North end 2 North Springs Center shopping center

The entire front of the North Springs Center shopping center, once anchored by a Big Lots store whose lettering outline is still visible on the façade, is now empty. This is the type of suburban blight Sandy Springs’ north end task force wants to address.

The city of Sandy Springs is hoping some architectural ingenuity will help revitalize its north end.

“The purpose of this project is to determine the economic feasibility of various redevelopment scenarios on (four) shopping centers on the north end, including housing, and to identify what flexibility, if any, is needed for the city’s existing codes or ordinances for those particular projects,” Economic Development Director Andrea Worthy said of the city’s plan to hire a consultant to create three design concepts for each shopping center.

At its meeting Dec. 3 at City Springs, the Sandy Springs City Council voted 6-0 to approve awarding a $307,260 contract to TSW, a Midtown-based architectural and design firm, for north end design services. The company will create three varied design concepts each for the Northridge, North River, North Springs Center and former Loehmann’s Plaza shopping centers.

“For each site we ask that they present three conceptual plans: one that will conform to existing city development codes, one that will test potentially development codes to a minor degree and one that would potentially be an out-of-box, unique proposal that could also require code changes but still meet some development concepts that could be presented in the Next Ten and small-area plans,” Worthy said, adding some or all of the concepts would include mixed-use development.

According to a document posted to the city’s website, the plan would require consultants to host at least two citywide, public open house meetings to get residents’ input, with the first at the project’s start and the second at the project’s end, with the preferred conceptual plans displayed at the latter. The consultants would also have to host one meeting at each of the properties to gain feedback on each area.

TSW was the winner among 13 companies that bid for the contract through a request-for-proposals process.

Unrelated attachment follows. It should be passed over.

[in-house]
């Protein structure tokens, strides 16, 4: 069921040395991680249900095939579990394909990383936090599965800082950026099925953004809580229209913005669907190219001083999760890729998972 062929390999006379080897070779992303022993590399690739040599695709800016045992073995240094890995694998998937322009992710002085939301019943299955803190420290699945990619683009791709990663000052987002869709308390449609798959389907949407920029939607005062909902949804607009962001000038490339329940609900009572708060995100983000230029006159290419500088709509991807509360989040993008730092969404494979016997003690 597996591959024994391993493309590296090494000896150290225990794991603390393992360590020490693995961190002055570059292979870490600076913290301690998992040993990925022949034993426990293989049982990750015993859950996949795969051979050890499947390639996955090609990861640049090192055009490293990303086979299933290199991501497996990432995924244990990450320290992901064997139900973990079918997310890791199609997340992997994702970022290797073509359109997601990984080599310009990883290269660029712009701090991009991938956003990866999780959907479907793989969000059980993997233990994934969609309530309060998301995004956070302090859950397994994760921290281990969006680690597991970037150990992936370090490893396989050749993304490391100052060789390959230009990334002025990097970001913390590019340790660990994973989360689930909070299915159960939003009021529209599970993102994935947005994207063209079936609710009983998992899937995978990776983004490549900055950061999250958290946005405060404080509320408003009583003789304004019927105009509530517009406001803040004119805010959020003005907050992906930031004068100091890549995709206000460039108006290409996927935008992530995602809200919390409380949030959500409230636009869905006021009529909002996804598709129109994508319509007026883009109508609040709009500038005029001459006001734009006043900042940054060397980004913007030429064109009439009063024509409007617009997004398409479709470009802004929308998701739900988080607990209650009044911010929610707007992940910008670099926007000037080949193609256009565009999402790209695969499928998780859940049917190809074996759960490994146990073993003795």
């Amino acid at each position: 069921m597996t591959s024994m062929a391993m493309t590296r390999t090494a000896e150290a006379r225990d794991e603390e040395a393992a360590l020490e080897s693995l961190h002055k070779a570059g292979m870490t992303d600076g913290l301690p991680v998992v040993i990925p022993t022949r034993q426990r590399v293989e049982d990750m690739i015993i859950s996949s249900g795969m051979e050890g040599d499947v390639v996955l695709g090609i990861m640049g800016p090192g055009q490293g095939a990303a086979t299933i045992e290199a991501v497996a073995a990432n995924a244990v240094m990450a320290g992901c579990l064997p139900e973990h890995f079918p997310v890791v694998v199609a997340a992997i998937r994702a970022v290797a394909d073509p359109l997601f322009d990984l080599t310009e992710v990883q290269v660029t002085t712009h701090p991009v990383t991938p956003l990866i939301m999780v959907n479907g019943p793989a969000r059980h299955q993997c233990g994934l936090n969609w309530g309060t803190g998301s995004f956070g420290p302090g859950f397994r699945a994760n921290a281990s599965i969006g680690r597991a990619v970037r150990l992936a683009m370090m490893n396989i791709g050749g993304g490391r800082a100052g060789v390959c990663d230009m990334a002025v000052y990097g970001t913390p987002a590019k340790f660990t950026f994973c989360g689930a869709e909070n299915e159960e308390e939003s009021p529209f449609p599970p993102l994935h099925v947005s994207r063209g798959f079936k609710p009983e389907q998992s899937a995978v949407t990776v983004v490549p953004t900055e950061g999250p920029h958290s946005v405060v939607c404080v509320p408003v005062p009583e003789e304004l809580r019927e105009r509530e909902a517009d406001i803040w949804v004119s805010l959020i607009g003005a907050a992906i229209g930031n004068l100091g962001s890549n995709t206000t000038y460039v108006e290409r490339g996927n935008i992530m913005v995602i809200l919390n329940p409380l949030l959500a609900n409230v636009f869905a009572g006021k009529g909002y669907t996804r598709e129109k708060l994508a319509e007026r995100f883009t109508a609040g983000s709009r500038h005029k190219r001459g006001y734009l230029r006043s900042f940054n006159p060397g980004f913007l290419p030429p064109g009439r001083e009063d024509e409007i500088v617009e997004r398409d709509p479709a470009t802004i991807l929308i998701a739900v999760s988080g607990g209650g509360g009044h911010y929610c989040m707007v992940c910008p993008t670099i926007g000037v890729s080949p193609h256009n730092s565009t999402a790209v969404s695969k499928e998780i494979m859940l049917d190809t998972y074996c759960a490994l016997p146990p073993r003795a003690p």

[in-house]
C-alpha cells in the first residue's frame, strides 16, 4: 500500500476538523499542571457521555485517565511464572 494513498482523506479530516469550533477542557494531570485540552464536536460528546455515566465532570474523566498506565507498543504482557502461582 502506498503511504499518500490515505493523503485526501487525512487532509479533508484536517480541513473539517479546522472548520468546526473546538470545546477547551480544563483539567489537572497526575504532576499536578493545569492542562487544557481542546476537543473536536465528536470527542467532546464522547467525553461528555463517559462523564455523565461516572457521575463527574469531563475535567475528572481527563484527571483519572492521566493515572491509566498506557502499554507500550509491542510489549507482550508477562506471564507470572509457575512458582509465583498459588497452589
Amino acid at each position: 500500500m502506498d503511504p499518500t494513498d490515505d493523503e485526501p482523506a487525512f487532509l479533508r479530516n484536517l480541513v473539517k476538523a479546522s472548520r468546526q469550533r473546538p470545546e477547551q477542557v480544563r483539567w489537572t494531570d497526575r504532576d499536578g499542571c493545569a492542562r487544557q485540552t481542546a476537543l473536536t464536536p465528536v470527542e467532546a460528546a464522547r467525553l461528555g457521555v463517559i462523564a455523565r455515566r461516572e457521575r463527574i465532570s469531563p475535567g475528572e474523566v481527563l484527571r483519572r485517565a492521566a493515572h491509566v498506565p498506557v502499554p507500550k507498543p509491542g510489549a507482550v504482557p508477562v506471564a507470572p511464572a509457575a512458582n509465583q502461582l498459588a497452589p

Mayor Rusty Paul said the design concepts are by no means the final word on how these shopping centers, which are good examples of suburban blight in the north end, would be redeveloped.

“First of all, there’s a misapprehension,” he said. ‘We’re not designing this for a specific developer. Even though we’ve chosen four random sites, (it’s) to show the community and the development community what could be done on these sites. This is just an example of what could be done. Secondly, what does the community want to see in those sites on the north end? These are illustrations, if you will, ultimately on what kind of development could be here, what it’s going to cost and ultimately make recommendations to us on what would help make an area currently struggling.”

Paul included north end redevelopment as part of one of his top three priorities in his reelection campaign in 2017, and the following year the city created a north end redevelopment task force to address what changes needed to be made in that area, which is one of the last parts of the city to be revitalized. He said the design concepts would also address adding affordable housing to that area, something a group called Sandy Springs Together, which was formed by former task force members David and Melanie Couchman, has said the city won’t have enough of in its redevelopment plans.

“Not only the creation of new affordable housing for middle-class families … but also the preservation of workforce housing in that area, as a requirement on that site,” Paul said. “… This is just a design plan for what could be done here. ... We talked to the property owners and they’re not unhappy we’re using them as examples. ... There’s going to be a huge focus on housing.”

In an interview after the meeting, he said the number of affordable housing units these design concepts will include has not been set yet, adding the costs of apartment complexes have gone up from $25,000 per unit before the Great Recession to $150,000 or more today, driving up rent prices.

District 1 Councilman John Paulson, whose district includes part of the north end, said, “One of the things that happens with north end redevelopment is the (shopping center) owners say, “What do you want?’ We say, ‘What can you do with your site?’ … If we can move forward and have more examples of what kind of development we can have in this part of the city, that would be great.”

According to the city document, the entire process of choosing the top design concept and building a new development based on it would take two to five years.

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